An investor usually sells a put option if his/her outlook on the underlying security is bullish. The buyer of the put option pays the seller a premium for the right to sell the shares at an agreed-upon price. If the stock does not trade at or below the agreed-upon price (strike price), the seller gets to keep the premium.
Benefits associated with selling puts
- In essence, you get paid for entering a "limit order" for a stock or stocks you would not mind owning.
- It allows one to generate income in a neutral or rising market.
- Acquiring stocks via short puts is a widely used strategy by many retail traders and is considered to be one of the most conservative option strategies. This strategy is very similar to the covered call strategy.
- The safest option is to make sure the put is "cash secured." This simply means that you have enough cash in the account to purchase that specific stock if it trades below the strike price. Your final price would be a tad bit lower when you add the premium you were paid up front into the equation. For example, if you sold a put at a strike of 20 with two months of time left on it for $2.50; $250 per contract would be deposited in your account.
- Time is on your side. Every day you profit via time decay as long as the stock price does not drop significantly. In the event it does drop below the strike you sold the put at, you get to buy a stock you like at the price you wanted. Time decay is the greatest in the front month.
Suggested Put Strategy for Cummins Inc (CMI):
The stock is attempting to put in a bottom in the $89.50-$90 range. This zone has been tested twice in the past 30 days and on each occasion, it has held. Wait for the stock to pull back to the 93.00 ranges and then sell the Jan 2013, 90 puts. If the stock pulls back to the stated ranges, these puts should rise in value from $0.80-1.10. For this example, we will assume that these puts can be sold for $9.00. For each contract sold, $900 will be deposited into your account.
If the stock trades below the strike price, the shares could be put to you (assigned to your account). In this case, you will have the opportunity of getting into this stock at a much lower price. Your final price when the premium is factored in will work out to $81 per share. If the stock is not assigned to your account, you walk away with a gain of 10% in roughly 7 months.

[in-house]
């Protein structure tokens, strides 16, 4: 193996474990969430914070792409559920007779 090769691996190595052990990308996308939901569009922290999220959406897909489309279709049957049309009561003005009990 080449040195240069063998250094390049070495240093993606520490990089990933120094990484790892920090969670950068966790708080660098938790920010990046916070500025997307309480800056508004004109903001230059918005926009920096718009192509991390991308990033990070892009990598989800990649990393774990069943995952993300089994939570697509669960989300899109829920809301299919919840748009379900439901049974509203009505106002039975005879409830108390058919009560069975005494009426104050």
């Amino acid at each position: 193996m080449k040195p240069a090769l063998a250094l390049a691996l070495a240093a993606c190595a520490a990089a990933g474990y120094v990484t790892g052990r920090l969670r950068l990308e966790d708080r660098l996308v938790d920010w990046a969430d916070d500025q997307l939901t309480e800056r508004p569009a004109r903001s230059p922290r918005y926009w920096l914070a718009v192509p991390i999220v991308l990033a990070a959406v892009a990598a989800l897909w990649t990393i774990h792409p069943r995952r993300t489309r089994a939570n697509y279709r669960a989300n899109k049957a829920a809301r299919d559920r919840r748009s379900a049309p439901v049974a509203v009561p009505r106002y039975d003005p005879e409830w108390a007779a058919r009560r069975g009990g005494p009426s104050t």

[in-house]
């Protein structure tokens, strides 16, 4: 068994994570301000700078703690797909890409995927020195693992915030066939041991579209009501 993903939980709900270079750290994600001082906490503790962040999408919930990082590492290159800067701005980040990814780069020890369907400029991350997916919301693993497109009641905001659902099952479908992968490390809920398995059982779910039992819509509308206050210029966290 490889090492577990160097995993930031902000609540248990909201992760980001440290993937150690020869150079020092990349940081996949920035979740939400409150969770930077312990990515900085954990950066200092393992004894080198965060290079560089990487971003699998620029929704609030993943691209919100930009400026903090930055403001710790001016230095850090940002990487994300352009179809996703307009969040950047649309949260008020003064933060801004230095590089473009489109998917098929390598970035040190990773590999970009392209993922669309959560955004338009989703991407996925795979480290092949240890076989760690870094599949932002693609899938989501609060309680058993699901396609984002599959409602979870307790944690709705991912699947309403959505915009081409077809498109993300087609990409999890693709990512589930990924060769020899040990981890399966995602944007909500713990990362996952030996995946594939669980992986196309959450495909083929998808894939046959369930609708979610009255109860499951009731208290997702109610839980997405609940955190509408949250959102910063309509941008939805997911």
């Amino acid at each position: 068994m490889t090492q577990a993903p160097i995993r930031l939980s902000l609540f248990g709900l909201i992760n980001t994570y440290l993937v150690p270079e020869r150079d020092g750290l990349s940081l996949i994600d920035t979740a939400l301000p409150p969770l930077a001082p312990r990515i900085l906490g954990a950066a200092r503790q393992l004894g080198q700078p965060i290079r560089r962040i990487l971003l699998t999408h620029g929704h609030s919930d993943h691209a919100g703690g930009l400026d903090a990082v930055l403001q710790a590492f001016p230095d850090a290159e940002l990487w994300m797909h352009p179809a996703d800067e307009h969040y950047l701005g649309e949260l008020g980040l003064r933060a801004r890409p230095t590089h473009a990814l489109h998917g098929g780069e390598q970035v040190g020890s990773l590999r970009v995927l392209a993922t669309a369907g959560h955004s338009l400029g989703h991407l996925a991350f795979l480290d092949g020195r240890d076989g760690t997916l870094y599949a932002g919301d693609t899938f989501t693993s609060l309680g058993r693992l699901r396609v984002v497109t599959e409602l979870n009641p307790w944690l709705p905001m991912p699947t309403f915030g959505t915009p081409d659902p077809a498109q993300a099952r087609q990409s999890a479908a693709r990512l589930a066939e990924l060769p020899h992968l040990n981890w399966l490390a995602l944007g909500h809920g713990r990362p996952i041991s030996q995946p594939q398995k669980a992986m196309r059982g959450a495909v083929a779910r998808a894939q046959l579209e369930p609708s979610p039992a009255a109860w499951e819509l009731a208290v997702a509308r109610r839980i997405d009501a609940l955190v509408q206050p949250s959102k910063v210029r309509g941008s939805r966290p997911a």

Your potential Risk
Investors only sell puts when they are bullish on the stock, and as such they are prepared for the possibility that the shares could be put to them (assigned to your account )in the event they traded below the strike price. Hence the only risk factor is that you have a change of heart after selling the puts. Perhaps you now feel that the stock could trade well below the strike price. In this case, you can roll the put. Purchase the put you sold back and sell new slightly out of the money puts. Note your break-even point for this trade is $81.
Only implement this strategy if you are bullish on the stock, and you are ready for the possibility that the shares could be put to you. Selling puts is one of the better methods of getting into a stock you are bullish on. You either get in at a lower price, or you get paid for trying to.
Sources: EPS and Price Vs. industry charts obtained from zacks.com. A major portion of the historical/research data used in this article was obtained from zacks.com. Options tables sourced from money.msn.com.
Disclosure: I have no positions in any stocks mentioned, and no plans to initiate any positions within the next 72 hours.
Disclaimer: It is imperative that you do your due diligence and then determine if the above strategy meets with your risk tolerance levels. The Latin maxim caveat emptor applies - let the buyer beware.